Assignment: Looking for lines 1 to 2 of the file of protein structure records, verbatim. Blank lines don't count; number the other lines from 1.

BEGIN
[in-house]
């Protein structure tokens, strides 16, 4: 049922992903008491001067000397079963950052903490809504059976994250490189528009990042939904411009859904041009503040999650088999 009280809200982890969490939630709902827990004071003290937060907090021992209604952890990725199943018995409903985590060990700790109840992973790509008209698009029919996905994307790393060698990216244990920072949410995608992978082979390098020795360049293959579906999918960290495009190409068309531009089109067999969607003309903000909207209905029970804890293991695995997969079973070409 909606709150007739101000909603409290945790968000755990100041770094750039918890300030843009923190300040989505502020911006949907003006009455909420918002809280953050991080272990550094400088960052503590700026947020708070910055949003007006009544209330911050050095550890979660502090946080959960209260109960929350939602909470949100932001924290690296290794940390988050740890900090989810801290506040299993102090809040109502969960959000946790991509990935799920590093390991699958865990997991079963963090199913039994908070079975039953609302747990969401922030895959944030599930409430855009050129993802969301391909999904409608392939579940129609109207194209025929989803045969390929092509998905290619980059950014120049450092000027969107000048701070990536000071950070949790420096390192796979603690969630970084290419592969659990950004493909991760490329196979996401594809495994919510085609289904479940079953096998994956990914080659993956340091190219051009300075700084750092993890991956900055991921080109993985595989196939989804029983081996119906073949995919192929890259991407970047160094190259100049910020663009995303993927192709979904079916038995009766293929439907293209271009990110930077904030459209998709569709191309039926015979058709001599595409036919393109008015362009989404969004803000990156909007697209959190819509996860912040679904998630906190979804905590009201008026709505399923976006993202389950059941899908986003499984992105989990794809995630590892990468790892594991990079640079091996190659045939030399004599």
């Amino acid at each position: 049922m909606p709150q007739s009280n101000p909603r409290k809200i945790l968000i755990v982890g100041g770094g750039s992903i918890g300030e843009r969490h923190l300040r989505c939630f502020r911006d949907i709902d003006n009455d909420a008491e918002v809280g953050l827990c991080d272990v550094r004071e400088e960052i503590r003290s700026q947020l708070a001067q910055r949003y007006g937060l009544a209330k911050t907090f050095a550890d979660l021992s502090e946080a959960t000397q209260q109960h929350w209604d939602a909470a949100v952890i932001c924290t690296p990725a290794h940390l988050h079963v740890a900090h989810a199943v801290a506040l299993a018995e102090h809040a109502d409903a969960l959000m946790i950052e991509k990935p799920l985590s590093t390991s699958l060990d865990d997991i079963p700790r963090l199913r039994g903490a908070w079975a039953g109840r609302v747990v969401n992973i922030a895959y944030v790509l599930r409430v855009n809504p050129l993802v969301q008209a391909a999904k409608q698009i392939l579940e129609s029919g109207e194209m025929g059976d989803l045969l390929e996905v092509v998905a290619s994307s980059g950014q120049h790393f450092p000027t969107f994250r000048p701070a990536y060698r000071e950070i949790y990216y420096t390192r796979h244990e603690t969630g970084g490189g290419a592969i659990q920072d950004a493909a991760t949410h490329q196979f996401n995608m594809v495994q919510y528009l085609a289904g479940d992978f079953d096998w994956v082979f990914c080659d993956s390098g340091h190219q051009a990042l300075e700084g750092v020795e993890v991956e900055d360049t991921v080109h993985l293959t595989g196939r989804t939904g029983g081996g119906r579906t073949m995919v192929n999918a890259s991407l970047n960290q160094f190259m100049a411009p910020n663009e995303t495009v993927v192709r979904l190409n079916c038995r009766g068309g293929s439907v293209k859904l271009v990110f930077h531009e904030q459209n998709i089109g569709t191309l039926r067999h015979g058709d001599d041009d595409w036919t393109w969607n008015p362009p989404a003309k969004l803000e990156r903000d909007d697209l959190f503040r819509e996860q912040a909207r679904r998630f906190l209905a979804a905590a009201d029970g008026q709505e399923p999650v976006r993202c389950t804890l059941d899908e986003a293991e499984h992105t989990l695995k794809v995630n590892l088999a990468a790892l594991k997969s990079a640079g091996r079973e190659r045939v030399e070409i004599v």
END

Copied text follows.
[in-house]
């Protein structure tokens, strides 16, 4: 049922992903008491001067000397079963950052903490809504059976994250490189528009990042939904411009859904041009503040999650088999 009280809200982890969490939630709902827990004071003290937060907090021992209604952890990725199943018995409903985590060990700790109840992973790509008209698009029919996905994307790393060698990216244990920072949410995608992978082979390098020795360049293959579906999918960290495009190409068309531009089109067999969607003309903000909207209905029970804890293991695995997969079973070409 909606709150007739101000909603409290945790968000755990100041770094750039918890300030843009923190300040989505502020911006949907003006009455909420918002809280953050991080272990550094400088960052503590700026947020708070910055949003007006009544209330911050050095550890979660502090946080959960209260109960929350939602909470949100932001924290690296290794940390988050740890900090989810801290506040299993102090809040109502969960959000946790991509990935799920590093390991699958865990997991079963963090199913039994908070079975039953609302747990969401922030895959944030599930409430855009050129993802969301391909999904409608392939579940129609109207194209025929989803045969390929092509998905290619980059950014120049450092000027969107000048701070990536000071950070949790420096390192796979603690969630970084290419592969659990950004493909991760490329196979996401594809495994919510085609289904479940079953096998994956990914080659993956340091190219051009300075700084750092993890991956900055991921080109993985595989196939989804029983081996119906073949995919192929890259991407970047160094190259100049910020663009995303993927192709979904079916038995009766293929439907293209271009990110930077904030459209998709569709191309039926015979058709001599595409036919393109008015362009989404969004803000990156909007697209959190819509996860912040679904998630906190979804905590009201008026709505399923976006993202389950059941899908986003499984992105989990794809995630590892990468790892594991990079640079091996190659045939030399004599």